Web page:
Congratulations to these Department of Kinesiology and Physical Education alums!
Kris Cassie, B.S.Ed. Physical Education, ’01, and M.S.Ed. Educational Administration, ’06, is the new varsity football coach at Sandwich High School. He was an assistant football coach during his first 10 years at Sandwich, including as linebackers coach on the 2010 Class 4A state semifinal squad. He then held the role of athletics director from 2011 to 2014 before serving on former coach Chris Van Dyke’s staff as linebackers coach from 2015 to 2017. Cassie also has been an assistant wrestling coach while teaching Physical Education throughout his 17 years in Sandwich.
Jake Kuthe, B.S. Kinesiology, ’15, was hired as a fitness specialist at Friendship Village senior living community in Schaumburg. To encourage residents to become, and stay, physically active, Kuthe co-leads almost 160 fitness offerings. These include Sit and Fit and Forever Fit, which meet the needs of beginning and intermediate participants, respectively; Better Balance I and II, which accommodate residents’ varying abilities; aquatic classes such as Aqua Express, Water Walking and Joyful Joints; and Forever Fit Plus, focusing on standing aerobic and strength movements with a rotation of 20 different exercise stations.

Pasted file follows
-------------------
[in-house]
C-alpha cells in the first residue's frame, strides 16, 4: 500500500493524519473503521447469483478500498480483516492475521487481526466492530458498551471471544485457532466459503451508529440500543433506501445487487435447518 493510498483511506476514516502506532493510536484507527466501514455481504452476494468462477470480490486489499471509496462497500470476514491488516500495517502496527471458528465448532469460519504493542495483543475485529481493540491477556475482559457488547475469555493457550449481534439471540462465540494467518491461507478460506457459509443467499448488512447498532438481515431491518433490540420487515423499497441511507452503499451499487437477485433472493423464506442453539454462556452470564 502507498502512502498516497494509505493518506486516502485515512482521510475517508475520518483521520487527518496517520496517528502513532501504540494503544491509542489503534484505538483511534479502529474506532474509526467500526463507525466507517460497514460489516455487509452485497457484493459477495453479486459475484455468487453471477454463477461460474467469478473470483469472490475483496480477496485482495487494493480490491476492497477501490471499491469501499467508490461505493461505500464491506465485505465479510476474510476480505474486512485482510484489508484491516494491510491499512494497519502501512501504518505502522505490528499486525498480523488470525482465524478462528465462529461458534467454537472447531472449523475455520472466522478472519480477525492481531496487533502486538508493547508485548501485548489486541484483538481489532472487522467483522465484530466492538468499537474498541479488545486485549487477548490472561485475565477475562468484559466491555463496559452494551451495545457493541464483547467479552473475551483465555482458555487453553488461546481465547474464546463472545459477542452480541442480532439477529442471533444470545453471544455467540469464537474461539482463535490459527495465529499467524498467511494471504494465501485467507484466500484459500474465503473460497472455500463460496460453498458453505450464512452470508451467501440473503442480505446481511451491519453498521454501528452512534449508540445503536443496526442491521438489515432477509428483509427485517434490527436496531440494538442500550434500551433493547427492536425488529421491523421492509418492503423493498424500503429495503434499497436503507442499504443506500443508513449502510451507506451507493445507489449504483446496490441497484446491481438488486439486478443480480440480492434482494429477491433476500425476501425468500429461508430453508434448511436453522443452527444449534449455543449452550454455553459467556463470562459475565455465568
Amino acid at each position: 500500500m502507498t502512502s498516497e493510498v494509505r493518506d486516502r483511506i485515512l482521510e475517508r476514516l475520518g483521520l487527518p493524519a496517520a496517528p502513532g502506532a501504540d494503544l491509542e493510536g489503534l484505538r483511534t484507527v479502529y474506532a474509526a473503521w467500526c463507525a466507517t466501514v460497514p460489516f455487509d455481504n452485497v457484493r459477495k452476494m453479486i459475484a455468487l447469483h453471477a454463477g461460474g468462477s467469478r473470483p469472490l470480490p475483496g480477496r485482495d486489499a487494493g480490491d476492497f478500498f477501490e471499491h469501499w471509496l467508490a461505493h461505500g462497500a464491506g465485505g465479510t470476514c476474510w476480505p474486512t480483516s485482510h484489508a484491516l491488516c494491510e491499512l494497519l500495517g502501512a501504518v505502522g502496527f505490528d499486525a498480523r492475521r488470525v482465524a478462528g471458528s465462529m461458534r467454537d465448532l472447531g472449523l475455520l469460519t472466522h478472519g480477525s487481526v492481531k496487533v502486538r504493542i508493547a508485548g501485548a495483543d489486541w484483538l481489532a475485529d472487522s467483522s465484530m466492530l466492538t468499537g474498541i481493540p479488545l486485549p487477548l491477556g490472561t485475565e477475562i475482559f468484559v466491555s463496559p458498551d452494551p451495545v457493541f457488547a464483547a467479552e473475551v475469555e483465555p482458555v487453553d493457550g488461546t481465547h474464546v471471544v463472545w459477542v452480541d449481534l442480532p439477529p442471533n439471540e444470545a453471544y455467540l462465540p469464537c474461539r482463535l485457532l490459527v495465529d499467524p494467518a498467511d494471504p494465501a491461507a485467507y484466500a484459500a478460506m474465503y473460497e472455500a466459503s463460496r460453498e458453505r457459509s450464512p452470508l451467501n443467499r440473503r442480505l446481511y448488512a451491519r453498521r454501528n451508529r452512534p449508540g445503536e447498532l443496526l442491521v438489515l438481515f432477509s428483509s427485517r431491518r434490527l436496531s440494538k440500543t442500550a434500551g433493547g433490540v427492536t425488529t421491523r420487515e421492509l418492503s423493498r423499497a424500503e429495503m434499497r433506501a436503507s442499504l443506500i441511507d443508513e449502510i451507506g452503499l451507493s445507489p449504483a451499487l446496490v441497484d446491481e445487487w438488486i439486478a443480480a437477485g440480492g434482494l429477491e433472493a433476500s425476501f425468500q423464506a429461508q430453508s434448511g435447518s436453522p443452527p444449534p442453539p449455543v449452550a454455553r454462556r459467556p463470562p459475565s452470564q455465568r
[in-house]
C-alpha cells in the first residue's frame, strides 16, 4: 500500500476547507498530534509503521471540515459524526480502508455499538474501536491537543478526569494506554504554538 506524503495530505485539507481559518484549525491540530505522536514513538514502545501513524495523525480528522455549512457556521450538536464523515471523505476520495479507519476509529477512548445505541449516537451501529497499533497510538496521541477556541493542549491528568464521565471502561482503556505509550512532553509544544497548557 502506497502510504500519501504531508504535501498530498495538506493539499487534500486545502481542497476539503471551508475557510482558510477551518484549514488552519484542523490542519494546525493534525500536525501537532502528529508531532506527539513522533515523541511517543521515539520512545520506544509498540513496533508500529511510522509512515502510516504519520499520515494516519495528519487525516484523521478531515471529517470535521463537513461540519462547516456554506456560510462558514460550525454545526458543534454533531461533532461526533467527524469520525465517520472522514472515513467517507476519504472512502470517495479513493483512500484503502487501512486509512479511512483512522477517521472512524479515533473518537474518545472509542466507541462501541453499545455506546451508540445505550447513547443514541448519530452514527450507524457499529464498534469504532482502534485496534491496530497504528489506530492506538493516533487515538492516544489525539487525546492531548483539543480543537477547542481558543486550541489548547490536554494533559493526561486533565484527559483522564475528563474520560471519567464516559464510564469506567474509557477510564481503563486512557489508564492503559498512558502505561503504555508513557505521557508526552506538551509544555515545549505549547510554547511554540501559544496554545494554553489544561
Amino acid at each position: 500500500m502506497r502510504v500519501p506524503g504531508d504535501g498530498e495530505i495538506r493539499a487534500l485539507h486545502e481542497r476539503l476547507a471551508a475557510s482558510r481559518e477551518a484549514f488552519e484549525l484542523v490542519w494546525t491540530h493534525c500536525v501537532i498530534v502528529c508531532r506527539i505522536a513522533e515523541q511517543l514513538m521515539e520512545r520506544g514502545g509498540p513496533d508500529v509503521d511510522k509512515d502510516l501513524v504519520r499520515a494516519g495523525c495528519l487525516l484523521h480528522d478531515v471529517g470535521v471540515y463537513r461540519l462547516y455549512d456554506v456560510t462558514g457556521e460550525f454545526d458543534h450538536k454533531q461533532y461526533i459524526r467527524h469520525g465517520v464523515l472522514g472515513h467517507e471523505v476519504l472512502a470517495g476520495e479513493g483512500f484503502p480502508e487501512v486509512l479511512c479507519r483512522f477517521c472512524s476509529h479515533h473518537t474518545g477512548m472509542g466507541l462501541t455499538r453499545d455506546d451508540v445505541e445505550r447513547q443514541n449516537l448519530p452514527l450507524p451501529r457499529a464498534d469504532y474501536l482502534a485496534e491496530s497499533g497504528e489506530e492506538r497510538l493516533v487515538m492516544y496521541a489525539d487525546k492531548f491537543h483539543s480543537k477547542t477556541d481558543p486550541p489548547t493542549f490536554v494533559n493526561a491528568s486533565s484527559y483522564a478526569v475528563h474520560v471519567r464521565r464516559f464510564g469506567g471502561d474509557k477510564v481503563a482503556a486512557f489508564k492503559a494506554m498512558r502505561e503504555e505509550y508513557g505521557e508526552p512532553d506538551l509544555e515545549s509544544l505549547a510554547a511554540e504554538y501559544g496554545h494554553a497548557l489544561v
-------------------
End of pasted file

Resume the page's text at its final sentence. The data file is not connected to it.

Jordan Lynch, B.S. Kinesiology, ’13, is the new head football coach at his alma mater of Mount Carmel High School. He returns home to Mount Carmel after one season as an assistant coach with Rod Carey and the NIU Huskies football team. The Heisman Trophy finalist and quarterback of NIU’s Orange Bowl team also played professionally for the Edmonton Eskimos of the Canadian Football League.
Morgan Noll, M.S.Ed. Kinesiology and Physical Education, ’17, is a fitness specialist at Friendship Village senior living community in Schaumburg. She leads water- and land-based classes, including the Forever Fit aerobics program. The former physical and occupational therapy technician brings previous experience working with seniors to Friendship Village, which offers 160 fitness programs that focus on dexterity, strength, balance, mobility and just plain fun. “If participants are having fun in fitness,” Noll says, “they will be more willing to share their experiences and bring others with them.”